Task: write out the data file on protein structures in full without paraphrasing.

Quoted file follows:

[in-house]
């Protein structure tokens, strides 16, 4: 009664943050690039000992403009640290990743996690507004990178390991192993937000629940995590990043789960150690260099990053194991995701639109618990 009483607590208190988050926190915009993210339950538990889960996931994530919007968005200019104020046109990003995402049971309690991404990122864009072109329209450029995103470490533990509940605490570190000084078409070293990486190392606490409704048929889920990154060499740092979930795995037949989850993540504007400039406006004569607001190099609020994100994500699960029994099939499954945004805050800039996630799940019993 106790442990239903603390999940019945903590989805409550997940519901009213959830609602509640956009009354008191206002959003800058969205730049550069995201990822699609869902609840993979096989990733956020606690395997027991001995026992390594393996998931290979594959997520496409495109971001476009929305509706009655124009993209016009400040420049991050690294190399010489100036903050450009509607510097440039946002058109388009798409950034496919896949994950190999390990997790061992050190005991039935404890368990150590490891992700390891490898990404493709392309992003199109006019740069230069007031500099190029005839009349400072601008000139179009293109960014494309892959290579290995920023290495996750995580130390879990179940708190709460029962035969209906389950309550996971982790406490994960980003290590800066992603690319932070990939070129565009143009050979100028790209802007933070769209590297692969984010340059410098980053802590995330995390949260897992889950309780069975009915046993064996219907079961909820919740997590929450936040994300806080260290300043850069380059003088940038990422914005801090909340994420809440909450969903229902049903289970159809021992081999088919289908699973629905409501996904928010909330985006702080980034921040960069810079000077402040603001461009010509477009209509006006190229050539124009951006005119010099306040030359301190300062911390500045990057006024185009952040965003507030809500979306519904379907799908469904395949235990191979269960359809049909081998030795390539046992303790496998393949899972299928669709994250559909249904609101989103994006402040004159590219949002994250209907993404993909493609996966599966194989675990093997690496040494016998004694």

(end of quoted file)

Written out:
[in-house]
């Protein structure tokens, strides 16, 4: 009664943050690039000992403009640290990743996690507004990178390991192993937000629940995590990043789960150690260099990053194991995701639109618990 009483607590208190988050926190915009993210339950538990889960996931994530919007968005200019104020046109990003995402049971309690991404990122864009072109329209450029995103470490533990509940605490570190000084078409070293990486190392606490409704048929889920990154060499740092979930795995037949989850993540504007400039406006004569607001190099609020994100994500699960029994099939499954945004805050800039996630799940019993 106790442990239903603390999940019945903590989805409550997940519901009213959830609602509640956009009354008191206002959003800058969205730049550069995201990822699609869902609840993979096989990733956020606690395997027991001995026992390594393996998931290979594959997520496409495109971001476009929305509706009655124009993209016009400040420049991050690294190399010489100036903050450009509607510097440039946002058109388009798409950034496919896949994950190999390990997790061992050190005991039935404890368990150590490891992700390891490898990404493709392309992003199109006019740069230069007031500099190029005839009349400072601008000139179009293109960014494309892959290579290995920023290495996750995580130390879990179940708190709460029962035969209906389950309550996971982790406490994960980003290590800066992603690319932070990939070129565009143009050979100028790209802007933070769209590297692969984010340059410098980053802590995330995390949260897992889950309780069975009915046993064996219907079961909820919740997590929450936040994300806080260290300043850069380059003088940038990422914005801090909340994420809440909450969903229902049903289970159809021992081999088919289908699973629905409501996904928010909330985006702080980034921040960069810079000077402040603001461009010509477009209509006006190229050539124009951006005119010099306040030359301190300062911390500045990057006024185009952040965003507030809500979306519904379907799908469904395949235990191979269960359809049909081998030795390539046992303790496998393949899972299928669709994250559909249904609101989103994006402040004159590219949002994250209907993404993909493609996966599966194989675990093997690496040494016998004694």